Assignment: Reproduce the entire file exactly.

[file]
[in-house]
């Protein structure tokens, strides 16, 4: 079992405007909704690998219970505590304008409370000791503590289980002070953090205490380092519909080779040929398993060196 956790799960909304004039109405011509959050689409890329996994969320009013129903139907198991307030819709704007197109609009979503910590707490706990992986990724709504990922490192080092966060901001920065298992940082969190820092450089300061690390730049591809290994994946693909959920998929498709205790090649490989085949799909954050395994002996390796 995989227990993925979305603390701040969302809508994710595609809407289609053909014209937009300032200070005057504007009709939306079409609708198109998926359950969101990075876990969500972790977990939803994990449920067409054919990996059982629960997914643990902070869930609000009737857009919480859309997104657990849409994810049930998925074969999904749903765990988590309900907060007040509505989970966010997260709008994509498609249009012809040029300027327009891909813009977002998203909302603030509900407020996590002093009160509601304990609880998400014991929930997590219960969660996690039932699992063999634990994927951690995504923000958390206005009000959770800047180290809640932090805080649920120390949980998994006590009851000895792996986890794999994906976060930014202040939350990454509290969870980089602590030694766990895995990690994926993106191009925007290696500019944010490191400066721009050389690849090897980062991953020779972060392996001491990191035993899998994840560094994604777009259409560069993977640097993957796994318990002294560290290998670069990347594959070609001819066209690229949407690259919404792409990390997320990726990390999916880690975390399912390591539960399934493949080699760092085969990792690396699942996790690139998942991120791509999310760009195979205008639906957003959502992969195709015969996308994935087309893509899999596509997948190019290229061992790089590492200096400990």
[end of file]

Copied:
[in-house]
């Protein structure tokens, strides 16, 4: 079992405007909704690998219970505590304008409370000791503590289980002070953090205490380092519909080779040929398993060196 956790799960909304004039109405011509959050689409890329996994969320009013129903139907198991307030819709704007197109609009979503910590707490706990992986990724709504990922490192080092966060901001920065298992940082969190820092450089300061690390730049591809290994994946693909959920998929498709205790090649490989085949799909954050395994002996390796 995989227990993925979305603390701040969302809508994710595609809407289609053909014209937009300032200070005057504007009709939306079409609708198109998926359950969101990075876990969500972790977990939803994990449920067409054919990996059982629960997914643990902070869930609000009737857009919480859309997104657990849409994810049930998925074969999904749903765990988590309900907060007040509505989970966010997260709008994509498609249009012809040029300027327009891909813009977002998203909302603030509900407020996590002093009160509601304990609880998400014991929930997590219960969660996690039932699992063999634990994927951690995504923000958390206005009000959770800047180290809640932090805080649920120390949980998994006590009851000895792996986890794999994906976060930014202040939350990454509290969870980089602590030694766990895995990690994926993106191009925007290696500019944010490191400066721009050389690849090897980062991953020779972060392996001491990191035993899998994840560094994604777009259409560069993977640097993957796994318990002294560290290998670069990347594959070609001819066209690229949407690259919404792409990390997320990726990390999916880690975390399912390591539960399934493949080699760092085969990792690396699942996790690139998942991120791509999310760009195979205008639906957003959502992969195709015969996308994935087309893509899999596509997948190019290229061992790089590492200096400990």